Home Featured Sculpture 60,000 Bees Recreate the Nefertiti Bust and Other Classic Sculptures in Wax...

60,000 Bees Recreate the Nefertiti Bust and Other Classic Sculptures in Wax with Artist Tomáš Libertíny

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#art history
#bees
#sculpture
#wax

January 15, 2021

Grace Ebert

“Eternity” (2019-2020), natural beeswax, wood, glass, Cor-ten steel, 230 x 100 x 100 centimeters. All images © Tomáš Libertíny, shared with permission

Tomáš Libertíny prefers to collaborate when recreating iconic busts and sculptures, although his chosen partners don’t join him in the studio. The Slovakia-born artist tasks tens of thousands of bees with forming the porous outer layers of classic artworks like the “Nefertiti Bust,” Michelangelo’s “Brutus,” and a large jug based on the “Nolan amphora” at The Met.

Encased in honeycomb, the resulting sculptures generate a dialogue between the newly produced organic material and art historical subject matter. Libertíny’s “Eternity,” for example, is based on a 3D model of the original portrait of Nefertiti and is “a testament to the strength and timelessness of the ‘mother nature’ as well as its ancient character as a powerful female reigning against the odds.” Similarly, the artist’s “Brutus” rests on a Coca Cola crate, a reference to Marcel Duchamp’s readymades, although his iteration diverges from the original as it questions “the fragility of fate and finding salvation” in modern times.

 

“Brutus” (2020), natural beeswax, wood, plastic, 160 x 70 x 60 centimeters

Currently based in Rotterdam, Libertíny provides professional beekeepers with a frame that the insects then colonize during the course of months and in the case of “Eternity,” two years. “I have to guide the building growth like you would with a bonsai, slowly string(ing) the workflow into places where you deem ideal,” he says. “The final result is always a surprise as it is not something you can completely predict like would with traditional craft techniques. It happens that I have to look at the finished piece for a couple of days in order to appreciate it fully.”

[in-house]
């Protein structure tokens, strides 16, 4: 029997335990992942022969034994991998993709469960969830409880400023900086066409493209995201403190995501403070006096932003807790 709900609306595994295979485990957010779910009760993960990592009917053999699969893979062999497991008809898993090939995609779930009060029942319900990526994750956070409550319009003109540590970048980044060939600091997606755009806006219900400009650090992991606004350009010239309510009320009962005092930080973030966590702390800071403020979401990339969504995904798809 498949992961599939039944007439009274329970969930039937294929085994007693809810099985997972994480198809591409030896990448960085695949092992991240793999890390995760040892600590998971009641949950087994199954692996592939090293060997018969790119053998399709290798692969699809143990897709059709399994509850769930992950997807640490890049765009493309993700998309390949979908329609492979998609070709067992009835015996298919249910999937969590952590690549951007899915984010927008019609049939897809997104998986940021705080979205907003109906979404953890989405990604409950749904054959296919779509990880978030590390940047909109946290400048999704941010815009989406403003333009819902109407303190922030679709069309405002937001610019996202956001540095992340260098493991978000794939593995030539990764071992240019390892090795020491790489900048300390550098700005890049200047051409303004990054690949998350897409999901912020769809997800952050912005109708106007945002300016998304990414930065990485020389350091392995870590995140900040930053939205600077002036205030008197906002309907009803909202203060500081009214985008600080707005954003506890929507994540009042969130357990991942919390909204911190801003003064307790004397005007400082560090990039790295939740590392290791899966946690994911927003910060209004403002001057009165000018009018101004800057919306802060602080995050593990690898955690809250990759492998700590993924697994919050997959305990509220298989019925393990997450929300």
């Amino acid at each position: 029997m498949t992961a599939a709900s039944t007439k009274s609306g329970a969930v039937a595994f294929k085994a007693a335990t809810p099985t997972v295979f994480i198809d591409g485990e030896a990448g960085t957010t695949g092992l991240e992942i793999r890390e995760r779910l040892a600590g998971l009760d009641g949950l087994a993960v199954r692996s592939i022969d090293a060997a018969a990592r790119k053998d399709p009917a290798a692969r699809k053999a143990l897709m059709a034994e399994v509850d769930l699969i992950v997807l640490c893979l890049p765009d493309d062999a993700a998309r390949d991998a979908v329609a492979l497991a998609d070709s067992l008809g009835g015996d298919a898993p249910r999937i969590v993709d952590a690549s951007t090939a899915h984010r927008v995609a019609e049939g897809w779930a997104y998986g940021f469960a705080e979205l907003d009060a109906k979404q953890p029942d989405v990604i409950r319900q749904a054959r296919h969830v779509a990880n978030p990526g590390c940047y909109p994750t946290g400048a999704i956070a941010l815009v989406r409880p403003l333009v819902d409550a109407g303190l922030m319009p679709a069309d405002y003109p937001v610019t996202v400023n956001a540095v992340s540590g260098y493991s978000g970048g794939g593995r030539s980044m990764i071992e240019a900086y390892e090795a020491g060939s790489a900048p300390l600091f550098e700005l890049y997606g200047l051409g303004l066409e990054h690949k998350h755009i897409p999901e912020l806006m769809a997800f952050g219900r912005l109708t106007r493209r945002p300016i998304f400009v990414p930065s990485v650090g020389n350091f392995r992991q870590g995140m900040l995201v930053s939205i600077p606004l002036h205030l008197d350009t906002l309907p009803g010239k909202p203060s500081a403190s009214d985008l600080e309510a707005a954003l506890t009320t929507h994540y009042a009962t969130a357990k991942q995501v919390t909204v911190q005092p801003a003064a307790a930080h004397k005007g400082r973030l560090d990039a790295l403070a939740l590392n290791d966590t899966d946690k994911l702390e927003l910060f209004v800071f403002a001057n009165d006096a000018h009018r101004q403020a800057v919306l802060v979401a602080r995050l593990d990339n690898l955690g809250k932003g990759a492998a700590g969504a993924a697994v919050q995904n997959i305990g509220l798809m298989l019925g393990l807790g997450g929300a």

Beeswax as a material is inherently contradictory, the artist notes, because of its simultaneous ephemerality and durability—Libertíny’s sculptures have the potential to remain intact for thousands of years if maintained properly—a duality he’s been exploring since he began the Made by Bees series in 2005. “A beeswax candle is for me the best example of pure design. Absolutely nothing is styled about it. Everything about is a science of keeping the flame burning,” he says, explaining that the candle served as a catalyst for the ongoing series.

If you’re in Amsterdam, “Eternity” is currently on view as part of Libertíny’s solo show at Rademakers Gallery through January 30. Otherwise, follow the artist’s sculptures that explore contradiction and ephemerality on Instagram. For a similarly collaborative project, check out Ava Roth’s honeycomb-encased works. (via designboom)

 

“Eternity” (2019-2020), natural beeswax, wood, glass, Cor-ten steel, 230 x 100 x 100 centimeters

“Eternity” (2019-2020), natural beeswax, wood, glass, Cor-ten steel, 230 x 100 x 100 centimeters

“Brutus” (2020), natural beeswax, wood, plastic, 160 x 70 x 60 centimeters

“The Honeycomb Amphora” (2020), natural beeswax, museum glass, wood, re-used beehives
, 47 x 42 x 147 centimeters

“The Honeycomb Amphora” (2020), natural beeswax, museum glass, wood, re-used beehives
, 47 x 42 x 147 centimeters

#art history
#bees
#sculpture
#wax

 

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